I didn’t plan to be out so long.
The highway crossed. A gate ducked.
A road stretched. Pavement suspended.
The forked paths noted for tomorrow;
wishing to lay myself into every direction.
My roommate shakes her head,
my sogged socks grovel at the fire.
Two women called those roads unsafe–
older women, trained out of solitude.
Women earning long lives
by avoiding backroads like these.
A hummingbird notices me noticing her.
Water ripples up through the mud
by discarded cans and fabric
that was once something.
Must be a spring. Staring where
the water licks the dipping fern leaf
can be something peaceful.
I used to carry a cylinder of pepper spray.
Pink for breast cancer. Warmed brass
knuckles in my palm when sidewalks
forced my body three-two-one
feet from the body of a man.
These roads are made for men
driving one-handed with cheap beer,
far enough from signs to feel invincible.
Farther than a voice, than a dying thing,
than a run can win.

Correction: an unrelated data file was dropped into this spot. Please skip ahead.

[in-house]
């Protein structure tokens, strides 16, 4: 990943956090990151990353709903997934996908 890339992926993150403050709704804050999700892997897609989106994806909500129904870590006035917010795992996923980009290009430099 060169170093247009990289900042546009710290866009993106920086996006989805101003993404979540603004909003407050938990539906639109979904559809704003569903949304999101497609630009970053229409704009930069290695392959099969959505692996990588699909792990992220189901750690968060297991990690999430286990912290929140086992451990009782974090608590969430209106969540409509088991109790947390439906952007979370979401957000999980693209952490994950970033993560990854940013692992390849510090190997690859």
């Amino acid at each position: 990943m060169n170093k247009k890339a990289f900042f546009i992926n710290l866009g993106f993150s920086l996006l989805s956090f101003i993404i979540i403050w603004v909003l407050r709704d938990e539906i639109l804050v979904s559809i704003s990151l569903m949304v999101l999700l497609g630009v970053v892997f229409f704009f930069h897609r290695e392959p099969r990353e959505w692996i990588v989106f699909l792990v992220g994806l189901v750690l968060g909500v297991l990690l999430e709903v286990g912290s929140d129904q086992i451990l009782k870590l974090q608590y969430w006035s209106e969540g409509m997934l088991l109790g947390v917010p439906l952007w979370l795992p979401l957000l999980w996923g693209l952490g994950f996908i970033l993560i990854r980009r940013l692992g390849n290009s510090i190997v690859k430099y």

A butterfly knife, too.
Dulled for whipping tricks.
The edge denting my wrist
when I missed the catch,
my knee when it flew,
my foot when it bounced.
Harmless as a deck of cards.
Twisting into every dead end,
I’m deserving of my place here
without telling where I am;
without tagging company along;
without finding comfort in hateful tools.
It took a couple of days
to realize I was empty-handed.
Pepperless, brassless, butterless–
and still securely fastened in the world.
The rain suspends in trees,
quiet-colored fungus blooms in moss.
Snails lead a new way,
views broken by dishabited branches.
I tired of the weight
as I tired of being told
how strong I was. [Am.]
Tired of men owning
where I wanted to be.
Claiming no more, but no less
than the ground underfoot.
Drive by slow and marvel
a woman walking alone.
First published in FOLIO, Volume 36, Spring 2021.